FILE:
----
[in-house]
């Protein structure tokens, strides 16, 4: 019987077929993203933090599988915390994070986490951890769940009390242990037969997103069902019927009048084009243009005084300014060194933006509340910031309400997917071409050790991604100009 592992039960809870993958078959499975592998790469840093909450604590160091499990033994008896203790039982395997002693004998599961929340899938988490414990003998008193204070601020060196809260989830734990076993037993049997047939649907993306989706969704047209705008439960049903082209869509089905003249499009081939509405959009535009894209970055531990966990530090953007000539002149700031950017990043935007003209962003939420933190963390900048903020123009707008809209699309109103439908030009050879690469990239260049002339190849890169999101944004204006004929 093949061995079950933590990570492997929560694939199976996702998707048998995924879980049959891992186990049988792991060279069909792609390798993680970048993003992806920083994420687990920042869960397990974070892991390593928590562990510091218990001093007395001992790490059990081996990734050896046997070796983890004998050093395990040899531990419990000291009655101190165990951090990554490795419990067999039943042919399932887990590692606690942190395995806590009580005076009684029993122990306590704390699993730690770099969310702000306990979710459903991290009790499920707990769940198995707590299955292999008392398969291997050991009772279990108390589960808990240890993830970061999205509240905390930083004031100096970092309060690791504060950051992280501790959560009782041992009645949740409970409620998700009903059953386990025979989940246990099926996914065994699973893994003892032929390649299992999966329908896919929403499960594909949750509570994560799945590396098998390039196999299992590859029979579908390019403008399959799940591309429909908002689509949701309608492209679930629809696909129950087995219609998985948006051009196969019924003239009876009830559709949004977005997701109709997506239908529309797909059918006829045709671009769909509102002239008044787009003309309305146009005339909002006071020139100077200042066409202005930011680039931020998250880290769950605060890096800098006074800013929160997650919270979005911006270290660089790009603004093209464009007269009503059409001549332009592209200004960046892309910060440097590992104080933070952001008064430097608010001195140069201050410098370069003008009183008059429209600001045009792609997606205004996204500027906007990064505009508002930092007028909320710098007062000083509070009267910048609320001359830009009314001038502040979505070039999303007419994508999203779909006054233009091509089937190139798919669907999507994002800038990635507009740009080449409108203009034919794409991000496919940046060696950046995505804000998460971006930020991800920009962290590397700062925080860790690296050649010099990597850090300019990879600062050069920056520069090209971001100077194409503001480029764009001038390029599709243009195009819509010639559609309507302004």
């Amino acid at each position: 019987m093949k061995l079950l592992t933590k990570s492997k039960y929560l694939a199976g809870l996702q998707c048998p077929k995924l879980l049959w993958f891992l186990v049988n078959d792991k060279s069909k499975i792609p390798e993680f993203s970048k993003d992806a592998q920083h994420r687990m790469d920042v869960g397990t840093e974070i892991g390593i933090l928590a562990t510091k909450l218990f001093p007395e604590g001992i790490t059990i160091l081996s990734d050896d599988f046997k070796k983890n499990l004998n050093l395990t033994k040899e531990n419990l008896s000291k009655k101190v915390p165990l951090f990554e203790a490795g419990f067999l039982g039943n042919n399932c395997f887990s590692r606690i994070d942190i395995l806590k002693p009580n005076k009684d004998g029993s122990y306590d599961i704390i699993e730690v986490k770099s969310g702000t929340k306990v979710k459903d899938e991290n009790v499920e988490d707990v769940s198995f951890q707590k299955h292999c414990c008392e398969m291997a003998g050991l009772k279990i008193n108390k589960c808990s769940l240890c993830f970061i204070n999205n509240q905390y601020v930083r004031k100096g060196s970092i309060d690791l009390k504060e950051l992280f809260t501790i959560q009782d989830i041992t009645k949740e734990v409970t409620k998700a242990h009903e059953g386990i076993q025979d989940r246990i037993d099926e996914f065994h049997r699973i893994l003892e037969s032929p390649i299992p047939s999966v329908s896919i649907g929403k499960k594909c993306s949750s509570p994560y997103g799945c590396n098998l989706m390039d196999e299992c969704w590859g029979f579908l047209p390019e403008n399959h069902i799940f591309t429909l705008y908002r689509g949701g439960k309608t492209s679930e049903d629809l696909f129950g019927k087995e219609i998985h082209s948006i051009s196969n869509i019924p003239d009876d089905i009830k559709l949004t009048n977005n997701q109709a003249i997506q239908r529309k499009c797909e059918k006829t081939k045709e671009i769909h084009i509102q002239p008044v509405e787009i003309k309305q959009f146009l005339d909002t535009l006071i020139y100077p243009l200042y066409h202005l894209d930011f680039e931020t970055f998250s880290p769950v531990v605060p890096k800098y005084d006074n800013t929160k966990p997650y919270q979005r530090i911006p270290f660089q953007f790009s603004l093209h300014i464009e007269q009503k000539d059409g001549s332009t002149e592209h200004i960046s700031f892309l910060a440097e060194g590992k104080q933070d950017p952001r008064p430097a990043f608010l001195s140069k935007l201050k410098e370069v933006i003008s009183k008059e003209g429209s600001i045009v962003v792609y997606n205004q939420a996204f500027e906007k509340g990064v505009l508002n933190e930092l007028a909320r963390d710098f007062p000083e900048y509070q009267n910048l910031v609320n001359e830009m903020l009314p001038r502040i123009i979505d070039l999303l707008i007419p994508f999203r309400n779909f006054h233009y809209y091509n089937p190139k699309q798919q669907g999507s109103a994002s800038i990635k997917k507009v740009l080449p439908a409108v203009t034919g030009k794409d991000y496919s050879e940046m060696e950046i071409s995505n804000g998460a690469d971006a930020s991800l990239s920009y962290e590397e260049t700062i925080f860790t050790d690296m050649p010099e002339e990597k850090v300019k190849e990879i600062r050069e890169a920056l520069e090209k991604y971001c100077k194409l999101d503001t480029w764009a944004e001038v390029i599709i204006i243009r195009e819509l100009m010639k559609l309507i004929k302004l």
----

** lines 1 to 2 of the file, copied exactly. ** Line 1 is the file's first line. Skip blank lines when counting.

[in-house]
């Protein structure tokens, strides 16, 4: 019987077929993203933090599988915390994070986490951890769940009390242990037969997103069902019927009048084009243009005084300014060194933006509340910031309400997917071409050790991604100009 592992039960809870993958078959499975592998790469840093909450604590160091499990033994008896203790039982395997002693004998599961929340899938988490414990003998008193204070601020060196809260989830734990076993037993049997047939649907993306989706969704047209705008439960049903082209869509089905003249499009081939509405959009535009894209970055531990966990530090953007000539002149700031950017990043935007003209962003939420933190963390900048903020123009707008809209699309109103439908030009050879690469990239260049002339190849890169999101944004204006004929 093949061995079950933590990570492997929560694939199976996702998707048998995924879980049959891992186990049988792991060279069909792609390798993680970048993003992806920083994420687990920042869960397990974070892991390593928590562990510091218990001093007395001992790490059990081996990734050896046997070796983890004998050093395990040899531990419990000291009655101190165990951090990554490795419990067999039943042919399932887990590692606690942190395995806590009580005076009684029993122990306590704390699993730690770099969310702000306990979710459903991290009790499920707990769940198995707590299955292999008392398969291997050991009772279990108390589960808990240890993830970061999205509240905390930083004031100096970092309060690791504060950051992280501790959560009782041992009645949740409970409620998700009903059953386990025979989940246990099926996914065994699973893994003892032929390649299992999966329908896919929403499960594909949750509570994560799945590396098998390039196999299992590859029979579908390019403008399959799940591309429909908002689509949701309608492209679930629809696909129950087995219609998985948006051009196969019924003239009876009830559709949004977005997701109709997506239908529309797909059918006829045709671009769909509102002239008044787009003309309305146009005339909002006071020139100077200042066409202005930011680039931020998250880290769950605060890096800098006074800013929160997650919270979005911006270290660089790009603004093209464009007269009503059409001549332009592209200004960046892309910060440097590992104080933070952001008064430097608010001195140069201050410098370069003008009183008059429209600001045009792609997606205004996204500027906007990064505009508002930092007028909320710098007062000083509070009267910048609320001359830009009314001038502040979505070039999303007419994508999203779909006054233009091509089937190139798919669907999507994002800038990635507009740009080449409108203009034919794409991000496919940046060696950046995505804000998460971006930020991800920009962290590397700062925080860790690296050649010099990597850090300019990879600062050069920056520069090209971001100077194409503001480029764009001038390029599709243009195009819509010639559609309507302004």